Recently, I attended the Civil Society Knowledge Forum II: “Assessing progress, Advancing change” organized by FHI360, a nonprofit dedicated to improving lives through locally driven solutions. The participants represented NGOs working with FHI360 to advance civil society. When we entered the meeting space, we were asked to answer three questions that hung on the walls:
- What is the change you would like to see in Jordan?
- What should we do to achieve change?
- What prevents you from achieving change?
The exercise was presented by FADFED, which is a slang Arabic phrase that means “Let it out.” It is a youth initiative founded by entrepreneur Dr. Sami Houran that provides an open, low-key and free platform to encourage citizens to creatively express their opinions about sensitive issues on white papers in public spaces. This tool can be used for several purposes, including research, public polling, evaluation and as an accountability tool. The tool was first used in 2010 as a way of documenting Jordanians’ perceptions of the parliamentary elections in creative way, hanging white papers in the streets and public spaces to motivate people to express themselves and innovatively document public opinion. Social media and social accountability were other components that introduced new dimensions: by live-tweeting people's opinions to decision makers, experts and officials, FADFED bridges the gap between the offline and online communities, holds decision makers accountable and keeps the experts in touch with the grassroots.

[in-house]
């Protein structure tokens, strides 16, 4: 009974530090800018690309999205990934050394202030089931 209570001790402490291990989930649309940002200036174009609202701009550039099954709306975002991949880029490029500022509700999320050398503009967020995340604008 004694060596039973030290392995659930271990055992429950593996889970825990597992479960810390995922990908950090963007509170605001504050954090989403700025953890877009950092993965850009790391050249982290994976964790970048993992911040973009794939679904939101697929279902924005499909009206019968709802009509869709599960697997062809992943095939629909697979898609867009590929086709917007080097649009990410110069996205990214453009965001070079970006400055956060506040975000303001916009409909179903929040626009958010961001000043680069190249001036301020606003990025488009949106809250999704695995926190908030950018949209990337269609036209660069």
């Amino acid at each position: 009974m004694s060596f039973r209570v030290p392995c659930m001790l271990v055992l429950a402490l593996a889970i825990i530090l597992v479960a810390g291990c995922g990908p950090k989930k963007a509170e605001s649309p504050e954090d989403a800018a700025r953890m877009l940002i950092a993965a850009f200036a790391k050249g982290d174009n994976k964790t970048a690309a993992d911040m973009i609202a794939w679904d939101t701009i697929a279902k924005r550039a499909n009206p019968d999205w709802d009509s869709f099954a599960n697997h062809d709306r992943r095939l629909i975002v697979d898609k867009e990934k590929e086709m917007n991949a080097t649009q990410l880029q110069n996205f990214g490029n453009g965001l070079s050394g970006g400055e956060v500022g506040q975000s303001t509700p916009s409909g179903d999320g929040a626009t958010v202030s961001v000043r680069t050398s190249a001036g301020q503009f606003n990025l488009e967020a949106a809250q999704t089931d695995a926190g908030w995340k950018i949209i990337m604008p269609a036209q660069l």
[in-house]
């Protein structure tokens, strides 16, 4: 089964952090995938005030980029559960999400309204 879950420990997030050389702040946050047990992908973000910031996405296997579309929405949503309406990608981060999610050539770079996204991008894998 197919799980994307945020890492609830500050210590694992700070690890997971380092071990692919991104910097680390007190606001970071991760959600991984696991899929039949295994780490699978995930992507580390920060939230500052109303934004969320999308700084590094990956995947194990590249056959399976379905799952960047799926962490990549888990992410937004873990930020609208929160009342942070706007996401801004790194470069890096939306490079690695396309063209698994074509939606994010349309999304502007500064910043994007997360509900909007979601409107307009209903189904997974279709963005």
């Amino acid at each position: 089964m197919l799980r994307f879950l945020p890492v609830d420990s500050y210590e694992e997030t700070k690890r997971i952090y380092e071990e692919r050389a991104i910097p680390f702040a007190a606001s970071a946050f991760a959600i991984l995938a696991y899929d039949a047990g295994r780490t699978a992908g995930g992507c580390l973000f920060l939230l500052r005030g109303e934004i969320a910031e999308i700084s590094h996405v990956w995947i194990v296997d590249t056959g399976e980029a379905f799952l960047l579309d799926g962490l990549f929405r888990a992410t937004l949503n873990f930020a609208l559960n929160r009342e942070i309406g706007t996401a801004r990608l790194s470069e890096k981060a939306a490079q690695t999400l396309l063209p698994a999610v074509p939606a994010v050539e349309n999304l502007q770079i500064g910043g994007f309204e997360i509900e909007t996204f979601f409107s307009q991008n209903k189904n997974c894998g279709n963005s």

Initially the process may seem very ordinary; however every stage is very well orchestrated—you are first given a name tag the color of which is tied to the sector you work in; then, you receive stickers of that same color as well as a colored marker that corresponds to your age and gender. When you write on the white paper and put stickers next to each answer, this data including what you write is sent to a computer and electronically coded.
The results of the exercise were shared with us at the closing session, and the findings were really interesting: in terms of change in Jordan, a high percentage of participants focused on education; civil society participation; and improving basic daily interactions such as respecting other drivers, not overstepping another person’s turn in a queue and being considerate of differences. Frequently identified obstacles were bureaucracy, funding and difficulties cooperating and communicating with the target groups with whom NGOs work. Interestingly, many women also identified tradition as an obstacle to change. To achieve change and overcome the identified obstacles, many participants acknowledged the need for better networking between different organizations and the inclusion of the civil society as important strategies.
I think the event was successful and using the FADFED was very rewarding for participants. The tool created a positive atmosphere and emphasized to NGOs that our opinions matter.